Incidentally, this collaboration has existed before, in the 19th century, in a similarly difficult constellation (after Greece’s independency). And please spare me the old excuse of the land’s sovereignty – creditors didn’t give a hoot about that when Troika associates directly intervened in legislation.
Clearly, rich Greeks‘ funds are not that easy to locate – especially the money of all those who fled abroad in the past 5 years. Capital control was introduced much too late (not before Syriza and tardy even on their watch). The abroad money is spread all over Europe and probably in a few offshore havens as well. There is simply no getting to it within a realistic time span – a fact we are well aware of ever since Grasser and company, with all their pretty phantom companies and interlacing. It’s safe to assume that rich folks in Greece are no less creative.
Then there’s the money bunkered in Switzerland. Only a few weeks ago has a treaty finally been worked out to trace down tax evasion. Why only now, why not under previous governments? One wonders… but then again… see above.
Not only in German TV-discussions do they speculate about Greek billions having been channeled to Berlin and London to buy luxury real estate by the dozen. Might this be properly taxed money? Not likely. European officials could help going after that money. For Germany – unlike Greece – actually commands the necessary tools. Altogether, according to estimations, there may be about 200 Billion Euros in Greek black money, most of it abroad. A bit of European solidarity could go a long way here.
The infamous Lagarde-list (supposedly containing 200 Names on a tax-CD) has been lying idly with Greek officials for 3 years now, hardly any lawsuits have been filed. Tsipras has a new law underway, which will help further these matters. Why not any sooner?
Verhofstadt‘s demand in european parliament: imply reforms already!
A small excerpt: Pensions have so far been cut by 50% (and yet creditors ask for further cuts), wages have declined by 30%, There is practically no unemployment insurance. Massive cuts were made to health care, same with the military. No piece of cake for the Greeks, as daily pictures and news reports show.
The supposedly very outsized public sector has long been shrunken down significantly and counts among the smaller ones in Europe by now.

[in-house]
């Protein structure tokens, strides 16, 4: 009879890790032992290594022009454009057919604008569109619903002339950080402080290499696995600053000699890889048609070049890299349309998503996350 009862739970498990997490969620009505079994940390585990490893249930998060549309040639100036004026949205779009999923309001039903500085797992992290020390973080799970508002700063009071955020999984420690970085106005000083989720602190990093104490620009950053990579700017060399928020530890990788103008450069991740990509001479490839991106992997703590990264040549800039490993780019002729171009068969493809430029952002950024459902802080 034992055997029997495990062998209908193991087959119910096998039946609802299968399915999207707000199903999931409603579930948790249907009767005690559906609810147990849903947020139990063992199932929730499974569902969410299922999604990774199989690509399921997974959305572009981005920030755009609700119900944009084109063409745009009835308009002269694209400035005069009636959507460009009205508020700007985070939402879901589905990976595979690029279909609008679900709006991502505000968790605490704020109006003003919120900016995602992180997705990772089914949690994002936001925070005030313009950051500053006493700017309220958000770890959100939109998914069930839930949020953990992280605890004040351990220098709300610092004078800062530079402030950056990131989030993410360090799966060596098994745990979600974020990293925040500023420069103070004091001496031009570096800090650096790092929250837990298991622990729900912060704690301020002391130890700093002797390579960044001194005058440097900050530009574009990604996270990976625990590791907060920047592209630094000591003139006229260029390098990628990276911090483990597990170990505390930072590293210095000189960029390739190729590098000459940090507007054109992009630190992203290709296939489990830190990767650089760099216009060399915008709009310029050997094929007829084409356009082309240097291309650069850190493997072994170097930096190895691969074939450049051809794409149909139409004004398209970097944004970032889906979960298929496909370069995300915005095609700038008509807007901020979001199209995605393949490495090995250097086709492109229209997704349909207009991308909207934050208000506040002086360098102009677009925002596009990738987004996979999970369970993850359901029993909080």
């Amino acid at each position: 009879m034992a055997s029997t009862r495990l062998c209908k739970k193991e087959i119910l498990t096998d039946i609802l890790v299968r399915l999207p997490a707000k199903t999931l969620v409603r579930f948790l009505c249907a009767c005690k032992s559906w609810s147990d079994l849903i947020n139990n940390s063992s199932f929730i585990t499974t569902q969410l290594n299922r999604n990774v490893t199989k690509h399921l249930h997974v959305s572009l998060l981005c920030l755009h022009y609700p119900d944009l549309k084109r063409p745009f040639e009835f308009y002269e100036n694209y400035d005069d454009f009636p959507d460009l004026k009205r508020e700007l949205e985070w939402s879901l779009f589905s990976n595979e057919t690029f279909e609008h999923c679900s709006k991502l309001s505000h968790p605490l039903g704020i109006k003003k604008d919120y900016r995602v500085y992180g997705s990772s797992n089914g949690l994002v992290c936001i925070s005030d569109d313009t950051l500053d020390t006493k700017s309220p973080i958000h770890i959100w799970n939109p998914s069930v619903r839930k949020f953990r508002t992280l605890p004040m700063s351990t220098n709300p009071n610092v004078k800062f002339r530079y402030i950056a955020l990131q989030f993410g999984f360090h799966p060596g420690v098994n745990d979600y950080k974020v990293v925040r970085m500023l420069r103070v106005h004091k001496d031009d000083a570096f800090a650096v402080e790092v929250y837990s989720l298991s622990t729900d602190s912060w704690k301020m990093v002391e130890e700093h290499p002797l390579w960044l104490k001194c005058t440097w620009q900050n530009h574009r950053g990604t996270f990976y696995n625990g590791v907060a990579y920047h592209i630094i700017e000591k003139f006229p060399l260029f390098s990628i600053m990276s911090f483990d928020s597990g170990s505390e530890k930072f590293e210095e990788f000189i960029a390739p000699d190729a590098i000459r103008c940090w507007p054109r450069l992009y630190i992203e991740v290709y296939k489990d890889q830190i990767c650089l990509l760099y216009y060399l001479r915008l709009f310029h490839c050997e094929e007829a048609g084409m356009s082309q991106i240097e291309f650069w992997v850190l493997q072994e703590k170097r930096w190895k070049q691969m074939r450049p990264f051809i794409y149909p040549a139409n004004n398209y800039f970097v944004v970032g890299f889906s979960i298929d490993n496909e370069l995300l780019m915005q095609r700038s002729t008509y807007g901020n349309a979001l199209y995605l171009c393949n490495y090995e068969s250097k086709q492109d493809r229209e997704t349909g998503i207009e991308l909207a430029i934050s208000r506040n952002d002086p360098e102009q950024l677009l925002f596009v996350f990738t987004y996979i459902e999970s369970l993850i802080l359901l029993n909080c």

There is a treaty with Switzerland concerning black money pursuit. Several lawsuits for tax evasion were started, but (go figure) still haven’t come to a conclusion after 5 months. Business taxes, along with many others, have been raised. Surveillance society is already a reality in Greece.
For all that, it should not be forgotten that the Greek government is negotiating an overall package of measures with creditors. Single actions started unilaterally by Greece simply will not be accepted. An important reason why in this – oh so long – term of office, of not even 6 months (In Germany and Austria both, it usually takes 3 months before a cabinet is even constituted), not all that was promised could be implemented.
According to a OECD-study, the claim that Greece is refusing reforms is plain wrong. Some reforms however are indeed implemented very hesitantly.
Tsipras‘ second speech
Little could be read about it in the media. Here he explains, why reforms aren’t happening at the desired speed and which ones have been set into motion. Also he is posing some interesting questions, to my mind, for which of course there was and is no answer by those addressed. For instance, why the IWF, being a non-European institution – was incorporated into the famed TROIKA, yet the most transparent of EU Institutions – the European parliament – was not.
The depleted Bulgarians and baltics with their low pensions
It is true, that some EU countries are paying out low pensions and wages, in much the same way Greece does. This comparison however only holds, when the corresponding wage levels are checked against each other as well. And suddenly the differences (although still in favor of Greece) are not quite as big as many a politician claims. Greece was only 7% below Germany’s price plateau in 2013, Bulgaria a whopping 51%.
And after Baltics and Portuguese have actually fought their way through tough austerity programs, perhaps they should be asking themselves whether they elected the right government and just who profited from those cost-cutting measures. A look at the income gap between rich and poor could offer an answer. Like so often, (for instance regarding the refugee crisis), media and politics alike are skillfully playing poor against poor – sometimes middle class against poor – in order to distract from the true cause. Economic contestability at any price with the goal of keeping up with Germany or (even further out there) China, has its cost. And that is paid – today and more so in the future – by the middle classes before anyone else, in Greece also by the impoverished.